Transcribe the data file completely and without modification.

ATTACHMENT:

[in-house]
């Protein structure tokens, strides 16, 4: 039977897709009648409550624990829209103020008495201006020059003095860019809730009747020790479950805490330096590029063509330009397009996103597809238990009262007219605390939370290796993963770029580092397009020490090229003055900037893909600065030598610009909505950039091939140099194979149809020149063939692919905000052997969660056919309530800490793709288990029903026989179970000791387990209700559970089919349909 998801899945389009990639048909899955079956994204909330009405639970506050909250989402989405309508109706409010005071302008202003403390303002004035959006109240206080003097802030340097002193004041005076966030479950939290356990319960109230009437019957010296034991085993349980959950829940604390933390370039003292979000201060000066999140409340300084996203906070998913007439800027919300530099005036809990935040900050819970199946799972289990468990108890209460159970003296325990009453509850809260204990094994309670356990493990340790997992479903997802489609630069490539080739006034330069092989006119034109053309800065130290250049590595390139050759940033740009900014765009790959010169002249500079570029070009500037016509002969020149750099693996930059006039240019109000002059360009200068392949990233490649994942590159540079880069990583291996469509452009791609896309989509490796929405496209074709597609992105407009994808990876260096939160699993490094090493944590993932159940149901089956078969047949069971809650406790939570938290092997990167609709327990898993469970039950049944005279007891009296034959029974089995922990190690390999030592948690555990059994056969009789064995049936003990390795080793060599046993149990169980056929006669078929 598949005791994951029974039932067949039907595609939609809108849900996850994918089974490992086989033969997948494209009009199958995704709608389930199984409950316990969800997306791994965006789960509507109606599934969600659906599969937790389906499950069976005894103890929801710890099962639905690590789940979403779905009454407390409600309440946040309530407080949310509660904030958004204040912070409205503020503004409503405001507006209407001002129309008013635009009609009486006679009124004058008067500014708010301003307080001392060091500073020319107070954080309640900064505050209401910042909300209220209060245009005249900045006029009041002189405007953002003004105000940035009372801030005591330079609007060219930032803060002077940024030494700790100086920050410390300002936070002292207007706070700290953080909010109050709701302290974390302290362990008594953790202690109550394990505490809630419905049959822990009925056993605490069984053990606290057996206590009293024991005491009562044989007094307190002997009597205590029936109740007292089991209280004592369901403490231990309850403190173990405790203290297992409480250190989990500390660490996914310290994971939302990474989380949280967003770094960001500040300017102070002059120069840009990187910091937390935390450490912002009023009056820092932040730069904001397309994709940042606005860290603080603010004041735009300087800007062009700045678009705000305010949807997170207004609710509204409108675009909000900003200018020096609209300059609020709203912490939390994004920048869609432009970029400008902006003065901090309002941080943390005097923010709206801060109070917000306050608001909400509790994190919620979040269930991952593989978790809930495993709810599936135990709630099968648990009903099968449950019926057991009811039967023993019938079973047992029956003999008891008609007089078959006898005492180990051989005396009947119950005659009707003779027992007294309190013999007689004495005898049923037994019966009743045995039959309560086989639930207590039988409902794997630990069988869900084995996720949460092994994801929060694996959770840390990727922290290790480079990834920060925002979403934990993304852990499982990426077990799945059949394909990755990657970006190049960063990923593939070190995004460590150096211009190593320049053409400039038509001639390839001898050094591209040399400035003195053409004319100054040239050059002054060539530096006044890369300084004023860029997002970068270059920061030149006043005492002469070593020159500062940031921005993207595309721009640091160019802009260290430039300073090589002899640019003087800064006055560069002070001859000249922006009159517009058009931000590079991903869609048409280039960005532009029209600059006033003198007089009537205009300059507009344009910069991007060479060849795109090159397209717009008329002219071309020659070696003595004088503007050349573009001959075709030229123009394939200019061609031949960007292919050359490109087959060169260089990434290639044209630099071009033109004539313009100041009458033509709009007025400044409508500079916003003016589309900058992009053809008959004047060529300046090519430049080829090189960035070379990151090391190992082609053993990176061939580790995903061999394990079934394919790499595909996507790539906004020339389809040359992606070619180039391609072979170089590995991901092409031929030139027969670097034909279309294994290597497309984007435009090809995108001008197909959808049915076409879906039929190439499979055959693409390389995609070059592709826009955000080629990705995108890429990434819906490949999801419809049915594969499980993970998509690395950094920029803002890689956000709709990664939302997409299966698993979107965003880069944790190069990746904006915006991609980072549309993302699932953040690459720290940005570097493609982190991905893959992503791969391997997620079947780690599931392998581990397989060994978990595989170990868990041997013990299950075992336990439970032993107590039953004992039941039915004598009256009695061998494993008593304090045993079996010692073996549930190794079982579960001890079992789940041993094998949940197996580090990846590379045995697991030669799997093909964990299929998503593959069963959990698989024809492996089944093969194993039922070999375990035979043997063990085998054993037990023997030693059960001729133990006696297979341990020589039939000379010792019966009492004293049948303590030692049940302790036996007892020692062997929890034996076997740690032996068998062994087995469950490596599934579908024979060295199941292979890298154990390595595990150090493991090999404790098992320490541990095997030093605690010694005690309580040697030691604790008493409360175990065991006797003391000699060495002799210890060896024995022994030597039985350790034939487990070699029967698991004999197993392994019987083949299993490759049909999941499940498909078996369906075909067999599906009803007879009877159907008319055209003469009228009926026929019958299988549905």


[in-house]
């Protein structure tokens, strides 16, 4: 039977897709009648409550624990829209103020008495201006020059003095860019809730009747020790479950805490330096590029063509330009397009996103597809238990009262007219605390939370290796993963770029580092397009020490090229003055900037893909600065030598610009909505950039091939140099194979149809020149063939692919905000052997969660056919309530800490793709288990029903026989179970000791387990209700559970089919349909 998801899945389009990639048909899955079956994204909330009405639970506050909250989402989405309508109706409010005071302008202003403390303002004035959006109240206080003097802030340097002193004041005076966030479950939290356990319960109230009437019957010296034991085993349980959950829940604390933390370039003292979000201060000066999140409340300084996203906070998913007439800027919300530099005036809990935040900050819970199946799972289990468990108890209460159970003296325990009453509850809260204990094994309670356990493990340790997992479903997802489609630069490539080739006034330069092989006119034109053309800065130290250049590595390139050759940033740009900014765009790959010169002249500079570029070009500037016509002969020149750099693996930059006039240019109000002059360009200068392949990233490649994942590159540079880069990583291996469509452009791609896309989509490796929405496209074709597609992105407009994808990876260096939160699993490094090493944590993932159940149901089956078969047949069971809650406790939570938290092997990167609709327990898993469970039950049944005279007891009296034959029974089995922990190690390999030592948690555990059994056969009789064995049936003990390795080793060599046993149990169980056929006669078929 598949005791994951029974039932067949039907595609939609809108849900996850994918089974490992086989033969997948494209009009199958995704709608389930199984409950316990969800997306791994965006789960509507109606599934969600659906599969937790389906499950069976005894103890929801710890099962639905690590789940979403779905009454407390409600309440946040309530407080949310509660904030958004204040912070409205503020503004409503405001507006209407001002129309008013635009009609009486006679009124004058008067500014708010301003307080001392060091500073020319107070954080309640900064505050209401910042909300209220209060245009005249900045006029009041002189405007953002003004105000940035009372801030005591330079609007060219930032803060002077940024030494700790100086920050410390300002936070002292207007706070700290953080909010109050709701302290974390302290362990008594953790202690109550394990505490809630419905049959822990009925056993605490069984053990606290057996206590009293024991005491009562044989007094307190002997009597205590029936109740007292089991209280004592369901403490231990309850403190173990405790203290297992409480250190989990500390660490996914310290994971939302990474989380949280967003770094960001500040300017102070002059120069840009990187910091937390935390450490912002009023009056820092932040730069904001397309994709940042606005860290603080603010004041735009300087800007062009700045678009705000305010949807997170207004609710509204409108675009909000900003200018020096609209300059609020709203912490939390994004920048869609432009970029400008902006003065901090309002941080943390005097923010709206801060109070917000306050608001909400509790994190919620979040269930991952593989978790809930495993709810599936135990709630099968648990009903099968449950019926057991009811039967023993019938079973047992029956003999008891008609007089078959006898005492180990051989005396009947119950005659009707003779027992007294309190013999007689004495005898049923037994019966009743045995039959309560086989639930207590039988409902794997630990069988869900084995996720949460092994994801929060694996959770840390990727922290290790480079990834920060925002979403934990993304852990499982990426077990799945059949394909990755990657970006190049960063990923593939070190995004460590150096211009190593320049053409400039038509001639390839001898050094591209040399400035003195053409004319100054040239050059002054060539530096006044890369300084004023860029997002970068270059920061030149006043005492002469070593020159500062940031921005993207595309721009640091160019802009260290430039300073090589002899640019003087800064006055560069002070001859000249922006009159517009058009931000590079991903869609048409280039960005532009029209600059006033003198007089009537205009300059507009344009910069991007060479060849795109090159397209717009008329002219071309020659070696003595004088503007050349573009001959075709030229123009394939200019061609031949960007292919050359490109087959060169260089990434290639044209630099071009033109004539313009100041009458033509709009007025400044409508500079916003003016589309900058992009053809008959004047060529300046090519430049080829090189960035070379990151090391190992082609053993990176061939580790995903061999394990079934394919790499595909996507790539906004020339389809040359992606070619180039391609072979170089590995991901092409031929030139027969670097034909279309294994290597497309984007435009090809995108001008197909959808049915076409879906039929190439499979055959693409390389995609070059592709826009955000080629990705995108890429990434819906490949999801419809049915594969499980993970998509690395950094920029803002890689956000709709990664939302997409299966698993979107965003880069944790190069990746904006915006991609980072549309993302699932953040690459720290940005570097493609982190991905893959992503791969391997997620079947780690599931392998581990397989060994978990595989170990868990041997013990299950075992336990439970032993107590039953004992039941039915004598009256009695061998494993008593304090045993079996010692073996549930190794079982579960001890079992789940041993094998949940197996580090990846590379045995697991030669799997093909964990299929998503593959069963959990698989024809492996089944093969194993039922070999375990035979043997063990085998054993037990023997030693059960001729133990006696297979341990020589039939000379010792019966009492004293049948303590030692049940302790036996007892020692062997929890034996076997740690032996068998062994087995469950490596599934579908024979060295199941292979890298154990390595595990150090493991090999404790098992320490541990095997030093605690010694005690309580040697030691604790008493409360175990065991006797003391000699060495002799210890060896024995022994030597039985350790034939487990070699029967698991004999197993392994019987083949299993490759049909999941499940498909078996369906075909067999599906009803007879009877159907008319055209003469009228009926026929019958299988549905």